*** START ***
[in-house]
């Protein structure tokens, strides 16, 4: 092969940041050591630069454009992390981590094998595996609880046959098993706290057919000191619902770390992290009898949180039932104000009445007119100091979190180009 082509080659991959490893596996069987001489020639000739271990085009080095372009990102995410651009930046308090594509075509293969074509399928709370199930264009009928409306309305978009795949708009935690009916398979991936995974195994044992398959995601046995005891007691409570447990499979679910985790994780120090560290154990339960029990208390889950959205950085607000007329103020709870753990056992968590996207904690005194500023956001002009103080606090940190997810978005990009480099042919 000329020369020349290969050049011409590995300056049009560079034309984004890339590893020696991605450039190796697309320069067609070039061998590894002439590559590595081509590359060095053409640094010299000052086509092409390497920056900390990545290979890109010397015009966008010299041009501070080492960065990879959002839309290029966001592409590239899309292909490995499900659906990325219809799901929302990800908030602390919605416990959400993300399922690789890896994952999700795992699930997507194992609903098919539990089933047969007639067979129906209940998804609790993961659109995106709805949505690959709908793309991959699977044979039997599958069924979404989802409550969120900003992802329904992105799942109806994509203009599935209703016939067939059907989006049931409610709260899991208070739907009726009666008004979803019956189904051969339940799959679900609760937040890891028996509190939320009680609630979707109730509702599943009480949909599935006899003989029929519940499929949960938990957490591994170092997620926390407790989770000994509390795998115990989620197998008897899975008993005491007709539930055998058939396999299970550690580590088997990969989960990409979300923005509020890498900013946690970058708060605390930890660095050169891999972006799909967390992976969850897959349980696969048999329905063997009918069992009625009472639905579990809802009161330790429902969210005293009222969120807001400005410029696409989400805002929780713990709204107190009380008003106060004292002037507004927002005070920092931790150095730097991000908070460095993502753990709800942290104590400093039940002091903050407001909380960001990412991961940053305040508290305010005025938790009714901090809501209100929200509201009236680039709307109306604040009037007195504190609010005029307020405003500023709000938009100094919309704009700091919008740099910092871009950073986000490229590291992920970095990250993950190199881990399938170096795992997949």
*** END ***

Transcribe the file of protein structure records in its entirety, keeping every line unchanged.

[in-house]
């Protein structure tokens, strides 16, 4: 092969940041050591630069454009992390981590094998595996609880046959098993706290057919000191619902770390992290009898949180039932104000009445007119100091979190180009 082509080659991959490893596996069987001489020639000739271990085009080095372009990102995410651009930046308090594509075509293969074509399928709370199930264009009928409306309305978009795949708009935690009916398979991936995974195994044992398959995601046995005891007691409570447990499979679910985790994780120090560290154990339960029990208390889950959205950085607000007329103020709870753990056992968590996207904690005194500023956001002009103080606090940190997810978005990009480099042919 000329020369020349290969050049011409590995300056049009560079034309984004890339590893020696991605450039190796697309320069067609070039061998590894002439590559590595081509590359060095053409640094010299000052086509092409390497920056900390990545290979890109010397015009966008010299041009501070080492960065990879959002839309290029966001592409590239899309292909490995499900659906990325219809799901929302990800908030602390919605416990959400993300399922690789890896994952999700795992699930997507194992609903098919539990089933047969007639067979129906209940998804609790993961659109995106709805949505690959709908793309991959699977044979039997599958069924979404989802409550969120900003992802329904992105799942109806994509203009599935209703016939067939059907989006049931409610709260899991208070739907009726009666008004979803019956189904051969339940799959679900609760937040890891028996509190939320009680609630979707109730509702599943009480949909599935006899003989029929519940499929949960938990957490591994170092997620926390407790989770000994509390795998115990989620197998008897899975008993005491007709539930055998058939396999299970550690580590088997990969989960990409979300923005509020890498900013946690970058708060605390930890660095050169891999972006799909967390992976969850897959349980696969048999329905063997009918069992009625009472639905579990809802009161330790429902969210005293009222969120807001400005410029696409989400805002929780713990709204107190009380008003106060004292002037507004927002005070920092931790150095730097991000908070460095993502753990709800942290104590400093039940002091903050407001909380960001990412991961940053305040508290305010005025938790009714901090809501209100929200509201009236680039709307109306604040009037007195504190609010005029307020405003500023709000938009100094919309704009700091919008740099910092871009950073986000490229590291992920970095990250993950190199881990399938170096795992997949």